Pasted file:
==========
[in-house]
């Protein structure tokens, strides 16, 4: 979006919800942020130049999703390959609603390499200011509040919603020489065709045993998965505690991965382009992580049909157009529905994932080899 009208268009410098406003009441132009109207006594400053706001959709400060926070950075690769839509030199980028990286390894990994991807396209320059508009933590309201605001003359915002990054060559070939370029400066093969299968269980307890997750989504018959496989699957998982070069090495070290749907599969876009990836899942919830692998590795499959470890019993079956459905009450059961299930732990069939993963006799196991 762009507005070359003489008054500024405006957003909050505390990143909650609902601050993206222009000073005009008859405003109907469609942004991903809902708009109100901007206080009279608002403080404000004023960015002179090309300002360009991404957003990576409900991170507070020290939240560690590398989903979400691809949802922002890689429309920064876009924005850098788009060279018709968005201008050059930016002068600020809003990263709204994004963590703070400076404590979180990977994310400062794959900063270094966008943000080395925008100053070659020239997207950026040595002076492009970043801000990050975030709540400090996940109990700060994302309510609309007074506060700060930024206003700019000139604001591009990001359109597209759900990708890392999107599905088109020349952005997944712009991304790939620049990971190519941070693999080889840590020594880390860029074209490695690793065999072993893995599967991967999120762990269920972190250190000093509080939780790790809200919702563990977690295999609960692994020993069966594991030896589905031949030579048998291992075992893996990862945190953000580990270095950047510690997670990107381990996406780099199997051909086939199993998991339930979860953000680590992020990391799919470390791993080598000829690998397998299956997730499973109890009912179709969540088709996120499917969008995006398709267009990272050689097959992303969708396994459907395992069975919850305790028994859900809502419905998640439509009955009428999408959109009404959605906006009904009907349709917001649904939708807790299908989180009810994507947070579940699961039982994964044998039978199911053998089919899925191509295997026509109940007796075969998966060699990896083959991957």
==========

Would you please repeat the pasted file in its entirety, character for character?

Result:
[in-house]
């Protein structure tokens, strides 16, 4: 979006919800942020130049999703390959609603390499200011509040919603020489065709045993998965505690991965382009992580049909157009529905994932080899 009208268009410098406003009441132009109207006594400053706001959709400060926070950075690769839509030199980028990286390894990994991807396209320059508009933590309201605001003359915002990054060559070939370029400066093969299968269980307890997750989504018959496989699957998982070069090495070290749907599969876009990836899942919830692998590795499959470890019993079956459905009450059961299930732990069939993963006799196991 762009507005070359003489008054500024405006957003909050505390990143909650609902601050993206222009000073005009008859405003109907469609942004991903809902708009109100901007206080009279608002403080404000004023960015002179090309300002360009991404957003990576409900991170507070020290939240560690590398989903979400691809949802922002890689429309920064876009924005850098788009060279018709968005201008050059930016002068600020809003990263709204994004963590703070400076404590979180990977994310400062794959900063270094966008943000080395925008100053070659020239997207950026040595002076492009970043801000990050975030709540400090996940109990700060994302309510609309007074506060700060930024206003700019000139604001591009990001359109597209759900990708890392999107599905088109020349952005997944712009991304790939620049990971190519941070693999080889840590020594880390860029074209490695690793065999072993893995599967991967999120762990269920972190250190000093509080939780790790809200919702563990977690295999609960692994020993069966594991030896589905031949030579048998291992075992893996990862945190953000580990270095950047510690997670990107381990996406780099199997051909086939199993998991339930979860953000680590992020990391799919470390791993080598000829690998397998299956997730499973109890009912179709969540088709996120499917969008995006398709267009990272050689097959992303969708396994459907395992069975919850305790028994859900809502419905998640439509009955009428999408959109009404959605906006009904009907349709917001649904939708807790299908989180009810994507947070579940699961039982994964044998039978199911053998089919899925191509295997026509109940007796075969998966060699990896083959991957």